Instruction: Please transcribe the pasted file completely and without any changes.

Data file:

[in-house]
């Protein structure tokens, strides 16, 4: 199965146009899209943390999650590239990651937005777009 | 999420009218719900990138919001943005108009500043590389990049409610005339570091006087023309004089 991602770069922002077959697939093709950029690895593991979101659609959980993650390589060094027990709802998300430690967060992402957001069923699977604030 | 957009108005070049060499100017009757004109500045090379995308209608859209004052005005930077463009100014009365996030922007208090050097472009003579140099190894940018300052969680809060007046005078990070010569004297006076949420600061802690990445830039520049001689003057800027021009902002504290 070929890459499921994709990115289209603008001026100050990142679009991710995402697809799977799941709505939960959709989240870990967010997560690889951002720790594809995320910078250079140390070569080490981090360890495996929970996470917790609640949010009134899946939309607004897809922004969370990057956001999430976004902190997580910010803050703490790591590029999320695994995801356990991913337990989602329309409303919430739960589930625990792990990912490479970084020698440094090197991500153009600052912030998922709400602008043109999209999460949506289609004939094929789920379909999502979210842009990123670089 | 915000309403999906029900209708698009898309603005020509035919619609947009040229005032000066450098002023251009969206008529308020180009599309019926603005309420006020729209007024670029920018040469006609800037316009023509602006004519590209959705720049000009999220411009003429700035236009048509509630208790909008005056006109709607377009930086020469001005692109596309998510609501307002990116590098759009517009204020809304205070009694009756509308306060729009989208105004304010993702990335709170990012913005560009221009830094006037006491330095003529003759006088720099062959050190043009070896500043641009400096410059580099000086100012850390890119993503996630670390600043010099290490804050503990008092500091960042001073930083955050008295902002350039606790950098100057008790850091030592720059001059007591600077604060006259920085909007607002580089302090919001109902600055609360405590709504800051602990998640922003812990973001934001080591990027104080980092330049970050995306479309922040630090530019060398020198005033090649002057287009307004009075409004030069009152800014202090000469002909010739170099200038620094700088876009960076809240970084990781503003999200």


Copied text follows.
[in-house]
């Protein structure tokens, strides 16, 4: 199965146009899209943390999650590239990651937005777009 | 999420009218719900990138919001943005108009500043590389990049409610005339570091006087023309004089 991602770069922002077959697939093709950029690895593991979101659609959980993650390589060094027990709802998300430690967060992402957001069923699977604030 | 957009108005070049060499100017009757004109500045090379995308209608859209004052005005930077463009100014009365996030922007208090050097472009003579140099190894940018300052969680809060007046005078990070010569004297006076949420600061802690990445830039520049001689003057800027021009902002504290 070929890459499921994709990115289209603008001026100050990142679009991710995402697809799977799941709505939960959709989240870990967010997560690889951002720790594809995320910078250079140390070569080490981090360890495996929970996470917790609640949010009134899946939309607004897809922004969370990057956001999430976004902190997580910010803050703490790591590029999320695994995801356990991913337990989602329309409303919430739960589930625990792990990912490479970084020698440094090197991500153009600052912030998922709400602008043109999209999460949506289609004939094929789920379909999502979210842009990123670089 | 915000309403999906029900209708698009898309603005020509035919619609947009040229005032000066450098002023251009969206008529308020180009599309019926603005309420006020729209007024670029920018040469006609800037316009023509602006004519590209959705720049000009999220411009003429700035236009048509509630208790909008005056006109709607377009930086020469001005692109596309998510609501307002990116590098759009517009204020809304205070009694009756509308306060729009989208105004304010993702990335709170990012913005560009221009830094006037006491330095003529003759006088720099062959050190043009070896500043641009400096410059580099000086100012850390890119993503996630670390600043010099290490804050503990008092500091960042001073930083955050008295902002350039606790950098100057008790850091030592720059001059007591600077604060006259920085909007607002580089302090919001109902600055609360405590709504800051602990998640922003812990973001934001080591990027104080980092330049970050995306479309922040630090530019060398020198005033090649002057287009307004009075409004030069009152800014202090000469002909010739170099200038620094700088876009960076809240970084990781503003999200």